Ultima II: The Revenge of the Enchantress is the sequel to Ultima and is the second game in the Ultima series. It was first released in 1982 for the Apple II. The game was initially published by Sierra On-Line, but a dispute over royalties for the PC version led series creator Richard Garriott to start his own company, Origin Systems.
In this game you once again play as “The Stranger” and must stop the evil enchantress, Minax, from exacting revenge for the defeat of the evil wizard Mondain in the first game. You must travel through several different time periods in Earth’s history, using ‘time doors’, to do this. The periods represented are: “The Time of Legends” (a mythological period), Pangea (300 million years ago), B.C. (1423, “before the dawn of civilisation”), A.D. (1990), and “The Aftermath” (after 2112). Later in the game you can also travel to space, where all the planets in the solar system can be visited.
The gameplay in Ultima II is similar to the previous game in the series, but the scope is much bigger. Some locations – like most of the solar system planets and the dungeons and towers – are not required to complete the game. The beginning of the game is different to previously, though, and may confuse fans of the first game.
After creating a new character you’re dumped into the world with no weapons or armour and are some way from the safety of a town. So you have to make a dash to the nearest, in order to equip yourself with some protection. After the scantest of clues (given by the landlord of the local pub, and only after tipping him four gold) you then work out that you must endure an overworld grinding session in order to acquire a Blue Tassel (which are occasionally dropped by defeated thieves) in order to be able to board a boat… Honestly… Talk about obscure quests! Once you’ve acquired a boat you can then make serious headway (because you require zero food when on a boat, thus can save money), and prepare to move on, but only after stocking up on Hit Points (HP), food, and lots of gold coins. You don’t even get to properly explore a dungeon until you’ve acquired yourself a boat, which is a little frustrating as it can take a while. You really need to ramp up your individual stats by offering gold to the clerk at the hotel in San Antonio in 1990AD before going dungeoneering…
Gold plays a more important role than in the previous game and the only way you can top up your HP is by visiting Lord British in his castle and paying for it. For 50G he’ll give you 300HP, up to a maximum of 9999HP. Lord British’s castle is obviously on the bit on the map that looks like the British Isles, and initially it can only be reached through a time door.
It’s safe to say that the beginning of Ultima II is quite confusing and I’ve read plenty of reviews of this game that dislike it because it’s not a very obvious opening. Compared to the first Ultima (which is fairly easy to get into) it’s a bit of a beast. That said: Ultima II – when you do get into it – is a really good game, but you have to understand what you’re supposed to be doing first, and the best way to do that is to either use a walkthrough, or pore over the manual and figure it out yourself. Playing it blind is a fool’s game…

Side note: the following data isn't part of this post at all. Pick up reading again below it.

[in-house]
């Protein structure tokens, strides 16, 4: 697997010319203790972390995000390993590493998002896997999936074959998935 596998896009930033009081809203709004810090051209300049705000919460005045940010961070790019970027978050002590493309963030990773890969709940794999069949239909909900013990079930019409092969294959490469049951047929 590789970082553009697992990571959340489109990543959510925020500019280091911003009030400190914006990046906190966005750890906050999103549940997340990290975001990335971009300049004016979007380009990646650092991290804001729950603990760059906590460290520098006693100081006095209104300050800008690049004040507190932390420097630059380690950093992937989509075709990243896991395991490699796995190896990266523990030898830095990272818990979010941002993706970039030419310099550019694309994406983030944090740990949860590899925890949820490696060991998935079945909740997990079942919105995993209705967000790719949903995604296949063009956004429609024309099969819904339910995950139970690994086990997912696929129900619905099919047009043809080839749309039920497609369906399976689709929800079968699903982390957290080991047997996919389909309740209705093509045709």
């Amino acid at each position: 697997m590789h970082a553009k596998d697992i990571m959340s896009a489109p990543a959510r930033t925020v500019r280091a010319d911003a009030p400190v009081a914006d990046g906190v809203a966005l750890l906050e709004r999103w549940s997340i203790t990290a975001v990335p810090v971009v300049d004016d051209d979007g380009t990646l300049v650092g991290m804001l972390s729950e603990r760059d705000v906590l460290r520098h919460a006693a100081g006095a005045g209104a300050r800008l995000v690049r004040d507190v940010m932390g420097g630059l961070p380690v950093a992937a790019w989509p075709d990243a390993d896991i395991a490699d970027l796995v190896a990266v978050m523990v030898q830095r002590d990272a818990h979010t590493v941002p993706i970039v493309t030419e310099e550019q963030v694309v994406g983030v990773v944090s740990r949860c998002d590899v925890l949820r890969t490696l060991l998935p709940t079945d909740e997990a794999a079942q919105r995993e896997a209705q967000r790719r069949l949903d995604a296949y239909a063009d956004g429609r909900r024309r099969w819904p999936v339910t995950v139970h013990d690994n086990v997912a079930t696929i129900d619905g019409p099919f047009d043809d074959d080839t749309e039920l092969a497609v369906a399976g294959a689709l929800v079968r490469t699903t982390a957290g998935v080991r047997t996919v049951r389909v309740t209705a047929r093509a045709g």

Like the first Ultima, Ultima II was re-made to ‘modernise’ it for a compilation release in 1989, but this re-code – for the Apple II only – was only made available in the Ultima Trilogy compilation and is considered to be quite rare. That version of the game is distinguished by blue borders around the play area and a new custom lower case font (the original version uses only upper case letters). If you want to see that version, click here.
The version of Ultima II that’s currently available on GOG.com is the CGA MS-DOS version, which I think looks worse than the Apple II original. There is a fan-made patch available for it, which improves the graphics, but getting it to work is tricky.
If I were to make a concerted effort to play Ultima II, and wanted to complete it, I’d go for either the Apple II remake, or the patched DOS version. Those are the best. This original Apple II version is still pretty good though. IMHO there’s not a lot wrong with it, other than it being a slow-starter, but every version of Ultima II has that problem.
Ultima II keyboard commands:
a = Attack with the weapon you’re holding
b = Board a plane, ship or other form of transportation, or mount a horse
c = Cast a spell. You must first prepare the spell, using Magic. Spells can only be cast in dungeons and towers
d = Descend a level in a dungeon or tower
e = Enter a town, castle, dungeon or other landmark, or read a sign
f = Fire your ship’s guns
g = Get an item
h = Hyperspace your spaceship to the coordinates you specify
i = Ignite a torch
j = Jump up and down
k = Climb up a level in a dungeon or tower
l = Launch or Land in a plane or rocket, but only on grass
m = Readies a magic spell you know for casting
n = Negate the passage of time for all things farther than one square from you – if you posses a specific magic item
o = Offer gold as payment or bribe
q = Quit and save your progress to disk. Available only while on Earth and on foot, in the countryside
r = Ready a specified weapon
s = Steal from a store without paying for it
t = Transact business, or just start a conversation. Must be followed by a direction command
u = Unlock doors if you possess the keys. You must indicate the direction of the door
v = View to toggle between normal view and bird’s-eye view of town or planet. You must possess a specific magic item
w = Wear a suit of armour that you own
x = Exit or dismount your current transportation
y = Yell anything you can type. Often used in combination with Jump
z = Stats to display your vital statistics, possessions and spells. Also pauses the game
Spacebar = Pass time and eat